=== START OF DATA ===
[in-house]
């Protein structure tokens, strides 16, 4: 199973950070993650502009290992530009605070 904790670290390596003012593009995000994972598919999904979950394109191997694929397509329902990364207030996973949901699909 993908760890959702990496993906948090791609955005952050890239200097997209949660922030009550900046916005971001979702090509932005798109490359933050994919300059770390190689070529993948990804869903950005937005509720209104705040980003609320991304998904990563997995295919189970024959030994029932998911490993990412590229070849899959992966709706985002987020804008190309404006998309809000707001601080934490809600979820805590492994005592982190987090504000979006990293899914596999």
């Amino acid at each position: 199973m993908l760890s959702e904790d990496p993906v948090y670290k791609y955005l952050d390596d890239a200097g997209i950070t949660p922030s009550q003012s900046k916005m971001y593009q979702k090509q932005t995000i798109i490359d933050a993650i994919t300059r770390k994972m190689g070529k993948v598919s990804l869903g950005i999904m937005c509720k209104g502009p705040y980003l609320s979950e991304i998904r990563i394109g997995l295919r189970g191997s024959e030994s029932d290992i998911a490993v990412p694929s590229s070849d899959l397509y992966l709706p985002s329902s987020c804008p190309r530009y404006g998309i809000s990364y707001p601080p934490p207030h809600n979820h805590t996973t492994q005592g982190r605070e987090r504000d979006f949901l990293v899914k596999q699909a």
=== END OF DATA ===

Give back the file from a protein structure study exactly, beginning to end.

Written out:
[in-house]
């Protein structure tokens, strides 16, 4: 199973950070993650502009290992530009605070 904790670290390596003012593009995000994972598919999904979950394109191997694929397509329902990364207030996973949901699909 993908760890959702990496993906948090791609955005952050890239200097997209949660922030009550900046916005971001979702090509932005798109490359933050994919300059770390190689070529993948990804869903950005937005509720209104705040980003609320991304998904990563997995295919189970024959030994029932998911490993990412590229070849899959992966709706985002987020804008190309404006998309809000707001601080934490809600979820805590492994005592982190987090504000979006990293899914596999």
């Amino acid at each position: 199973m993908l760890s959702e904790d990496p993906v948090y670290k791609y955005l952050d390596d890239a200097g997209i950070t949660p922030s009550q003012s900046k916005m971001y593009q979702k090509q932005t995000i798109i490359d933050a993650i994919t300059r770390k994972m190689g070529k993948v598919s990804l869903g950005i999904m937005c509720k209104g502009p705040y980003l609320s979950e991304i998904r990563i394109g997995l295919r189970g191997s024959e030994s029932d290992i998911a490993v990412p694929s590229s070849d899959l397509y992966l709706p985002s329902s987020c804008p190309r530009y404006g998309i809000s990364y707001p601080p934490p207030h809600n979820h805590t996973t492994q005592g982190r605070e987090r504000d979006f949901l990293v899914k596999q699909a």